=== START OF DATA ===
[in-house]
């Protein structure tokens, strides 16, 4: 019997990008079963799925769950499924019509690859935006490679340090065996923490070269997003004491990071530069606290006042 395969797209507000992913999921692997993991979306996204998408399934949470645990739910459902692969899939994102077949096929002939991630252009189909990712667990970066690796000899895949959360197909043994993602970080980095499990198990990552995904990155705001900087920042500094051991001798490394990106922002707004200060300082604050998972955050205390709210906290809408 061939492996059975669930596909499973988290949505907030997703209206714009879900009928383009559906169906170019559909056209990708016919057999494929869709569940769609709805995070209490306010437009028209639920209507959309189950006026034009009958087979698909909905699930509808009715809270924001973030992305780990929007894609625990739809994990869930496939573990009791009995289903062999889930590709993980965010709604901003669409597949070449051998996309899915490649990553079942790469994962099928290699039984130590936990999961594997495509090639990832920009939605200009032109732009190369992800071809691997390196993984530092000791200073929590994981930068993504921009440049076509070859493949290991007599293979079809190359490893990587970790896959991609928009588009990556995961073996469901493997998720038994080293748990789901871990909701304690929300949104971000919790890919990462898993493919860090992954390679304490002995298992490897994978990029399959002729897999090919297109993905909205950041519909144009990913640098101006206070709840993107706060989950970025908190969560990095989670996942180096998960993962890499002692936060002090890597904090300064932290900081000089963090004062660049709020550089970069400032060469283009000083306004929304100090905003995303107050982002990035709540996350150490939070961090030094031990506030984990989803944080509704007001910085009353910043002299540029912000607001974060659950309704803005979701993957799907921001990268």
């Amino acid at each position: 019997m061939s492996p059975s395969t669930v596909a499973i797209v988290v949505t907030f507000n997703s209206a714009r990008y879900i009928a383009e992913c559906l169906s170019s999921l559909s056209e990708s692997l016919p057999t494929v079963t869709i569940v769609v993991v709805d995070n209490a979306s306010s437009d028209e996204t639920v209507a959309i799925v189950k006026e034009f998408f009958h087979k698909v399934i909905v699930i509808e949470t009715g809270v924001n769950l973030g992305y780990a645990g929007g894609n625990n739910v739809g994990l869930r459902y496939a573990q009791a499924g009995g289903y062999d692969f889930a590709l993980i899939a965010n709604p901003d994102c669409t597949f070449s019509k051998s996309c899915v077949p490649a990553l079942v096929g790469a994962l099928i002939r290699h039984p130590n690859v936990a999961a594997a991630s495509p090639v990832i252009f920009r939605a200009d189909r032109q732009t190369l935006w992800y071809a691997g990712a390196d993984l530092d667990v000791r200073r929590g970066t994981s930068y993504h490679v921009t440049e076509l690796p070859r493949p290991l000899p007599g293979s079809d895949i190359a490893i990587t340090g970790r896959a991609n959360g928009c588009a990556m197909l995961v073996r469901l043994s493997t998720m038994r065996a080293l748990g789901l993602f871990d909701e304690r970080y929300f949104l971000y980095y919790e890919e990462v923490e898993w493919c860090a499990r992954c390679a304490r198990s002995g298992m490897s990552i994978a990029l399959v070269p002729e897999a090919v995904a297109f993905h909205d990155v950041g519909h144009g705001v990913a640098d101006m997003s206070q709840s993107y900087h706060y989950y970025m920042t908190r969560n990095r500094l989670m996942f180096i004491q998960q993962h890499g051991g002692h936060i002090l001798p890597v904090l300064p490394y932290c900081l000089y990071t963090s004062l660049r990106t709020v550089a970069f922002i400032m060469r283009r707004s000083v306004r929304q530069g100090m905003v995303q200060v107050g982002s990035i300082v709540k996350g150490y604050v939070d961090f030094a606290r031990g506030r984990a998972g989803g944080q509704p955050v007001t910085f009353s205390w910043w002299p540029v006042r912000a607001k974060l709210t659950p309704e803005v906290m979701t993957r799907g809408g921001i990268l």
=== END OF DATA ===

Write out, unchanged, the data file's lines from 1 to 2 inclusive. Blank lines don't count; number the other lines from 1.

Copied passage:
[in-house]
């Protein structure tokens, strides 16, 4: 019997990008079963799925769950499924019509690859935006490679340090065996923490070269997003004491990071530069606290006042 395969797209507000992913999921692997993991979306996204998408399934949470645990739910459902692969899939994102077949096929002939991630252009189909990712667990970066690796000899895949959360197909043994993602970080980095499990198990990552995904990155705001900087920042500094051991001798490394990106922002707004200060300082604050998972955050205390709210906290809408 061939492996059975669930596909499973988290949505907030997703209206714009879900009928383009559906169906170019559909056209990708016919057999494929869709569940769609709805995070209490306010437009028209639920209507959309189950006026034009009958087979698909909905699930509808009715809270924001973030992305780990929007894609625990739809994990869930496939573990009791009995289903062999889930590709993980965010709604901003669409597949070449051998996309899915490649990553079942790469994962099928290699039984130590936990999961594997495509090639990832920009939605200009032109732009190369992800071809691997390196993984530092000791200073929590994981930068993504921009440049076509070859493949290991007599293979079809190359490893990587970790896959991609928009588009990556995961073996469901493997998720038994080293748990789901871990909701304690929300949104971000919790890919990462898993493919860090992954390679304490002995298992490897994978990029399959002729897999090919297109993905909205950041519909144009990913640098101006206070709840993107706060989950970025908190969560990095989670996942180096998960993962890499002692936060002090890597904090300064932290900081000089963090004062660049709020550089970069400032060469283009000083306004929304100090905003995303107050982002990035709540996350150490939070961090030094031990506030984990989803944080509704007001910085009353910043002299540029912000607001974060659950309704803005979701993957799907921001990268």